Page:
Call Offs and Sending Employees Home

When an employee calls in sick during a pandemic, an employer may ask the employee whether they are experiencing symptoms of the pandemic virus. Further, the EEOC clarifies that employees who become ill with COVID-19 symptoms should leave the workplace. The EEOC clarified that employers may send employees exhibiting symptoms of COVID-19 under the ADA if the illness is serious enough to pose a direct threat to the workforce. Pursuant to the Pandemic Guidance, the COVID-19 PHE meets the direct threat standard under the ADA.

Protocols for Employees Returning to Work

In addition to testing and/or screening employees for COVID-19, EEOC guidance permits employers to require a doctor’s note from an employee certifying they are fit to return for duty prior to returning to work. The COVID-19 Guidance specifies that such a requirement is permitted under the ADA. Employers may also require employees to wear personal protective gear (e.g., masks and gloves) and to adhere to certain infection control practices (e.g., social distancing and hand washing protocols) upon returning to work.

Reasonable Accommodations for Employees with Disabilities

The ADA requires reasonable accommodations for individuals with disabilities, absent undue hardship on the employer. Note that it is the employee’s duty to request an accommodation. A reasonable accommodation is a change in the work environment allowing an individual with a disability to perform the job. For example, some employees may require specialized PPE (e.g., non-latex gloves, modified face masks, etc.). The employer would suffer undue hardship if the accommodation results in significant difficulty/expense for the employer. Upon receiving an accommodation request, employers should consider the nature and costs of the accommodation and resources available at the time of the request. If an accommodation would result in undue hardship, the employer should consider alternate solutions.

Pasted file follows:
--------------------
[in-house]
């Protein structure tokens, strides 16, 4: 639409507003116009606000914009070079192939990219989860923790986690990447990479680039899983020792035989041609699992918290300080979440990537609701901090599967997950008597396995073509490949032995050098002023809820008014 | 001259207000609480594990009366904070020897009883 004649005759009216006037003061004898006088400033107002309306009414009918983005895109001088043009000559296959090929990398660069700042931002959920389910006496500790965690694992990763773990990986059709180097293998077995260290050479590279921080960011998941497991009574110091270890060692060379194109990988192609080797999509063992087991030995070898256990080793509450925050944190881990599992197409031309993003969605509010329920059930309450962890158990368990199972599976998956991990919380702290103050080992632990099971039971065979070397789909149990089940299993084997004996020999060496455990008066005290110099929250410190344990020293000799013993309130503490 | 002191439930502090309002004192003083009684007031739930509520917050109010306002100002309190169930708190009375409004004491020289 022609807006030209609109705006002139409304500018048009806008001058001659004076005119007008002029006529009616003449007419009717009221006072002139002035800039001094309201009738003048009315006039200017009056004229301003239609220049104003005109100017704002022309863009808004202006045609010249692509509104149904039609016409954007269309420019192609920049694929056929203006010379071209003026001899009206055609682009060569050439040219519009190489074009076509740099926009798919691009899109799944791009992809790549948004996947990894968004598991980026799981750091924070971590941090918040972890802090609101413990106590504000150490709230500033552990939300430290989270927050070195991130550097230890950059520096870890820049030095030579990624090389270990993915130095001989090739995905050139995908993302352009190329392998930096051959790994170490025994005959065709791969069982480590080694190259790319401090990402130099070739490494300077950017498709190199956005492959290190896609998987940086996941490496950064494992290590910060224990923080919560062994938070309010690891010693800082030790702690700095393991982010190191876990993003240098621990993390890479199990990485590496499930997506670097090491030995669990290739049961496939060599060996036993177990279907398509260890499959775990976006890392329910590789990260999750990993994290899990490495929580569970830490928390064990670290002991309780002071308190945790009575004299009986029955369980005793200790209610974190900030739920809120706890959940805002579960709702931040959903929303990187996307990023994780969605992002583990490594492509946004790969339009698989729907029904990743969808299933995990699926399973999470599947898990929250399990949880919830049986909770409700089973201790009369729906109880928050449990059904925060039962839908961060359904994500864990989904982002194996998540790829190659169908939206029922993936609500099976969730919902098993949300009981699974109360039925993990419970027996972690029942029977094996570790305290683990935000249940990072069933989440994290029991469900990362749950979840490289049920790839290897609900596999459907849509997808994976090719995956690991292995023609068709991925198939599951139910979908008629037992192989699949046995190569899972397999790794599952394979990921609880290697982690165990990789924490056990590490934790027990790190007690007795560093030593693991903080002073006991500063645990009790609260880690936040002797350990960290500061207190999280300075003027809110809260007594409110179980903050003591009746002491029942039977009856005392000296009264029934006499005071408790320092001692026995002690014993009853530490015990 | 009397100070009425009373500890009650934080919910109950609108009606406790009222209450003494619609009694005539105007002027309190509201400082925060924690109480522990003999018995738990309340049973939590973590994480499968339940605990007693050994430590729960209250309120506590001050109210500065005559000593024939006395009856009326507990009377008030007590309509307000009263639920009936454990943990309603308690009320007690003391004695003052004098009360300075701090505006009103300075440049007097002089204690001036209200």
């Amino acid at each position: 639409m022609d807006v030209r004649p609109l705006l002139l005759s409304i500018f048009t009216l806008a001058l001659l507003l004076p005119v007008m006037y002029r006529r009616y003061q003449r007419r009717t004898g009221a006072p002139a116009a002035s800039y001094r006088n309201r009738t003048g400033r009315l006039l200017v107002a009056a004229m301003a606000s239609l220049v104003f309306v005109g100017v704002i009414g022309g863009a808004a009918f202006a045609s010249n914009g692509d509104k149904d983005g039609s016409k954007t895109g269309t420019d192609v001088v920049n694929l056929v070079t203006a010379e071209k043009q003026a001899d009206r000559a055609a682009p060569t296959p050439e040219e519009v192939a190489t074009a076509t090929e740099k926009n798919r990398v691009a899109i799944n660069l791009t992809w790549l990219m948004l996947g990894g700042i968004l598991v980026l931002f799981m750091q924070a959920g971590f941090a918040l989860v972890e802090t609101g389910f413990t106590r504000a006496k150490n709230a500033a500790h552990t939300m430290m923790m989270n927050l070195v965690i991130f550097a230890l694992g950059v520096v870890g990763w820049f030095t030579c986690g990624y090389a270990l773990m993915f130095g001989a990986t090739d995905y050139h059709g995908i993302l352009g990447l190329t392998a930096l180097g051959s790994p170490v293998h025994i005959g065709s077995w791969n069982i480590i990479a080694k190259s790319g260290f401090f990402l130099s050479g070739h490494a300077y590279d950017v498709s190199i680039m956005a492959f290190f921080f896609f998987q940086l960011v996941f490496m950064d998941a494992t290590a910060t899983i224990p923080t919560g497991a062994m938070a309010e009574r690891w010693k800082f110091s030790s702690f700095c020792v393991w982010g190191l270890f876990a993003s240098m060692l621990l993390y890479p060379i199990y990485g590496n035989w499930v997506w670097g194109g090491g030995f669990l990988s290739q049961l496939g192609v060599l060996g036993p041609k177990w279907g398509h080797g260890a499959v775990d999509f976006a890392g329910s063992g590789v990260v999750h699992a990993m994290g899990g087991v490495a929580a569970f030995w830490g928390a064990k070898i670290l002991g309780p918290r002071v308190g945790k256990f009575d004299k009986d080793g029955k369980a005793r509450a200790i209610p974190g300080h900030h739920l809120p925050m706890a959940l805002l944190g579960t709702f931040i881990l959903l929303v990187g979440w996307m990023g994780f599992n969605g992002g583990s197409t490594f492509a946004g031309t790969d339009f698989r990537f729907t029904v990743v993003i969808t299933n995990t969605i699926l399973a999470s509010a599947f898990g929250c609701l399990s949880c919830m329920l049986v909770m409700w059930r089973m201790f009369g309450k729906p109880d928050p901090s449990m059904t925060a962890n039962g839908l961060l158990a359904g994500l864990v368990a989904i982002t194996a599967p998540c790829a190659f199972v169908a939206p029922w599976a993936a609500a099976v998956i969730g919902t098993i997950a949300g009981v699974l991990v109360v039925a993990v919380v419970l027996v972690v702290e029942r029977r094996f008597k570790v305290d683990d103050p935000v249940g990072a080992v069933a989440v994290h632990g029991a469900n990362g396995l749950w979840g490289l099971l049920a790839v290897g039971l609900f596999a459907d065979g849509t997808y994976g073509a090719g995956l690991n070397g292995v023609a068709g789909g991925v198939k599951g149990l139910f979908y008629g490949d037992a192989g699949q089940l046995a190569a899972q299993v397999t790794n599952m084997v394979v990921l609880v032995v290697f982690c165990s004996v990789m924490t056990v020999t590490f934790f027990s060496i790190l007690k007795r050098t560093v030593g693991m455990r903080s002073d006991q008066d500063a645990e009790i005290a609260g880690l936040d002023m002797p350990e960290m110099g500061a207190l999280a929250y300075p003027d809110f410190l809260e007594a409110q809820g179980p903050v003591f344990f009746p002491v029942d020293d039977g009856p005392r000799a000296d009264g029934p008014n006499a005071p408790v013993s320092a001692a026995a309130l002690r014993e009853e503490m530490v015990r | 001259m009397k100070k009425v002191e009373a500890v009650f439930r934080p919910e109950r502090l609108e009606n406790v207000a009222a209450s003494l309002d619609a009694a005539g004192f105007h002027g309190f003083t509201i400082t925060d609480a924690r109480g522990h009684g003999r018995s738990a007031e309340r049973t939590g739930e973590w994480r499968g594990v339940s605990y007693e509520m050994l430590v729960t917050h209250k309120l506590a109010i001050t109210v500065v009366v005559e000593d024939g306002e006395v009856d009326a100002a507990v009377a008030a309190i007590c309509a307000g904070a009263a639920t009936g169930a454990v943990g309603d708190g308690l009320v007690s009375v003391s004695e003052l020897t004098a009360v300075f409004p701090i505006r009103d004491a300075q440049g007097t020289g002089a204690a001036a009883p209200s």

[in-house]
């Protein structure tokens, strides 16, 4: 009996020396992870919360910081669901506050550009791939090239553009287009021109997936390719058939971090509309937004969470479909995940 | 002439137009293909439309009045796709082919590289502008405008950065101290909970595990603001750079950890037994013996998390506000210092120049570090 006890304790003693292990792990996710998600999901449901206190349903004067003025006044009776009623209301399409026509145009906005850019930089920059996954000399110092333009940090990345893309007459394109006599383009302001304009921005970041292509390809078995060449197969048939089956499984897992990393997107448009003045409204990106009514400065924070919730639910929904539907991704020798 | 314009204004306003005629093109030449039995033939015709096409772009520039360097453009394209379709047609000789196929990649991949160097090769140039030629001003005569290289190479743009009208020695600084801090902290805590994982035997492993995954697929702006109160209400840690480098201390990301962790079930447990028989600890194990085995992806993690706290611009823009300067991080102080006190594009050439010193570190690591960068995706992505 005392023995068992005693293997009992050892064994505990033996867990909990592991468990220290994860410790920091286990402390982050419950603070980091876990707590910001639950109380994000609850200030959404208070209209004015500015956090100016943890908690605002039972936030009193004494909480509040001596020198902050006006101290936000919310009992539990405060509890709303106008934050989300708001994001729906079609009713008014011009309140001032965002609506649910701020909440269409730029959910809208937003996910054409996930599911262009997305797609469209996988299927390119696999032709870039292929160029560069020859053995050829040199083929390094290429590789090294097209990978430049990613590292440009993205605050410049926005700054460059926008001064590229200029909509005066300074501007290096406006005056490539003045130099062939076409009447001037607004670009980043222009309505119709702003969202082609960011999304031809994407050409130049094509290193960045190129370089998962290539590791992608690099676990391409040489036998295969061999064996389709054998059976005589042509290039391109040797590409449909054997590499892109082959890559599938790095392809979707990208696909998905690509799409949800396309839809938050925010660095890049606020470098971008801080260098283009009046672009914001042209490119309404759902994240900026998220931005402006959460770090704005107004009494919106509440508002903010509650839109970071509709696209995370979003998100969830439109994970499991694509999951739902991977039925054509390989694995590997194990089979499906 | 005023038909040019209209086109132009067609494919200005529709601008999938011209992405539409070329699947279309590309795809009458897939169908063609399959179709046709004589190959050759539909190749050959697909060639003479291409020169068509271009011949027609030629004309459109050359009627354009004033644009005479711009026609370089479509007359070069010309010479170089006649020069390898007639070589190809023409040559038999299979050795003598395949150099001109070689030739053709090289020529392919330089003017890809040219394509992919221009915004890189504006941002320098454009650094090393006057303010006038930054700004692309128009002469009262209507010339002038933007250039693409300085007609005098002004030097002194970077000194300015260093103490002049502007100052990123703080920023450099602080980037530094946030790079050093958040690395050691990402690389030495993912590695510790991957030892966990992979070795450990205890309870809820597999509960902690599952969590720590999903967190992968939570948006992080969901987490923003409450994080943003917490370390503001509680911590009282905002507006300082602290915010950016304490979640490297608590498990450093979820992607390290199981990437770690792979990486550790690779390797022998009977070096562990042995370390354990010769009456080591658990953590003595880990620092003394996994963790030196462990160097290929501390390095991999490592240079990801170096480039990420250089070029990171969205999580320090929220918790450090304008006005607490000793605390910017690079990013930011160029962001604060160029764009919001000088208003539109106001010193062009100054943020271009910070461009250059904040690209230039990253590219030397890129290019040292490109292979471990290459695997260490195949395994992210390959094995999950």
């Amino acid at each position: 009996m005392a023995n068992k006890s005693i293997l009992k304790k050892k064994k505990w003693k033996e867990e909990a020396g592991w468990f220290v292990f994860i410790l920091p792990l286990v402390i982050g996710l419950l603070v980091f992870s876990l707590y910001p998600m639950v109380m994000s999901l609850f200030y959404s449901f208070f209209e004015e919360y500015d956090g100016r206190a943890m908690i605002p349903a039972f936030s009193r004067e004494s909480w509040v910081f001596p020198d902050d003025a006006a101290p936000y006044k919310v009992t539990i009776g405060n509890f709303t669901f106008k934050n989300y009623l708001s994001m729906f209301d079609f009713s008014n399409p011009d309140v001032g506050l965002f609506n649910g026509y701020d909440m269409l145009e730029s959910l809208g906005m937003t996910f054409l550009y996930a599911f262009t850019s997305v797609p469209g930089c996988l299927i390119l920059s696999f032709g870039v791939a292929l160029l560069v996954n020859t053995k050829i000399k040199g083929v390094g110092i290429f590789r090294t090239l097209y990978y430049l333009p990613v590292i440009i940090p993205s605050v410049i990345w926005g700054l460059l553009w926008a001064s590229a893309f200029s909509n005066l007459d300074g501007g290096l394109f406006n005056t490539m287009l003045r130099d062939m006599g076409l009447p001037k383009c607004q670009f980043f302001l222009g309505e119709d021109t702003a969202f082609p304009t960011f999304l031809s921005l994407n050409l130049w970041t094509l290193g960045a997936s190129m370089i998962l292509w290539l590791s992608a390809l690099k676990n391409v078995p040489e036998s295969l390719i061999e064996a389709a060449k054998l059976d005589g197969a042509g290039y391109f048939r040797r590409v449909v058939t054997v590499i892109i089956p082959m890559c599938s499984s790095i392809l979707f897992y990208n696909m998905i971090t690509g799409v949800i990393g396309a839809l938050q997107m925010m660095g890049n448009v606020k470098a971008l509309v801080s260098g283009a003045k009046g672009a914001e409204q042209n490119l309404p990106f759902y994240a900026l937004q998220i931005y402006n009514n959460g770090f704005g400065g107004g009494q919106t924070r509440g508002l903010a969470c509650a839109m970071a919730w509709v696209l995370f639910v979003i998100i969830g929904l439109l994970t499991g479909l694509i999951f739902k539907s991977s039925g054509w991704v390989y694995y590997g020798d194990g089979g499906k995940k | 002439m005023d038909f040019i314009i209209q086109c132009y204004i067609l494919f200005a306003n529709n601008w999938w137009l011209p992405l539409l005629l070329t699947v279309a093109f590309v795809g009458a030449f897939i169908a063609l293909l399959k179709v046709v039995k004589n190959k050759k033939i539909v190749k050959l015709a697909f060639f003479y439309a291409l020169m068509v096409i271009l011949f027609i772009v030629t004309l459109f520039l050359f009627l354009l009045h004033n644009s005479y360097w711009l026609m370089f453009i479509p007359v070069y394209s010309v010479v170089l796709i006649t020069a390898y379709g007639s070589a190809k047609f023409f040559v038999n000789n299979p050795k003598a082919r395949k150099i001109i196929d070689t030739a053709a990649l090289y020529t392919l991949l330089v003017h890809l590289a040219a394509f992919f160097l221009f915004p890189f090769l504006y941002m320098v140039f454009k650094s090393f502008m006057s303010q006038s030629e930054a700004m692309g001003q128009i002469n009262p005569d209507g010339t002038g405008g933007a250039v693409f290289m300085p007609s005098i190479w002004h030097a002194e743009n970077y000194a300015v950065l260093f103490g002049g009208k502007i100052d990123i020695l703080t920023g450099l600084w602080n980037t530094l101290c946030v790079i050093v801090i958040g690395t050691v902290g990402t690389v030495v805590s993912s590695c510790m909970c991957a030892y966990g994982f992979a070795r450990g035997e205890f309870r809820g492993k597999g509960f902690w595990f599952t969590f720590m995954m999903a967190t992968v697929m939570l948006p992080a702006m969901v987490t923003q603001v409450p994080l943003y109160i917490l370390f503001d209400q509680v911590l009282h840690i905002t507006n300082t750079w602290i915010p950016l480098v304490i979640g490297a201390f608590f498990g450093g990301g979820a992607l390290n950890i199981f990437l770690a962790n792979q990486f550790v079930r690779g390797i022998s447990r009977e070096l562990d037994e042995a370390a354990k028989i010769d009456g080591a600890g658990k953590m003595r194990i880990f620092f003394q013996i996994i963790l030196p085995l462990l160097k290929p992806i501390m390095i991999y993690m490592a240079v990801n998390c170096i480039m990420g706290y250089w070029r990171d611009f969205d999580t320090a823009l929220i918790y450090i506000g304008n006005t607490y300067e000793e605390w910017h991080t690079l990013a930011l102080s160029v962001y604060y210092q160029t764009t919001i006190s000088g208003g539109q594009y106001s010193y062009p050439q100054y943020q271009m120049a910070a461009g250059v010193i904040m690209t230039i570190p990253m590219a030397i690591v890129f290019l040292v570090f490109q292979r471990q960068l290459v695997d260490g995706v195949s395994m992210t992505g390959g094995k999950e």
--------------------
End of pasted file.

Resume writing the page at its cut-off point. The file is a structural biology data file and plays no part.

The COVID-19 Guidance specifies that employers must make reasonable accommodations to employees with disabilities that place them at greater risk from COVID-19. Employers may request information or medical documentation to determine whether an employee’s disability necessitates such an accommodation. The CDC has issued guidance listing conditions that place individuals at a higher risk for severe illness from COVID-19. If an employee suffers from such a condition, the employer must make reasonable accommodations to reduce the risk from COVID-19 to the employee. This may include installing Plexiglas windows to limit exposure of employees at greater risk.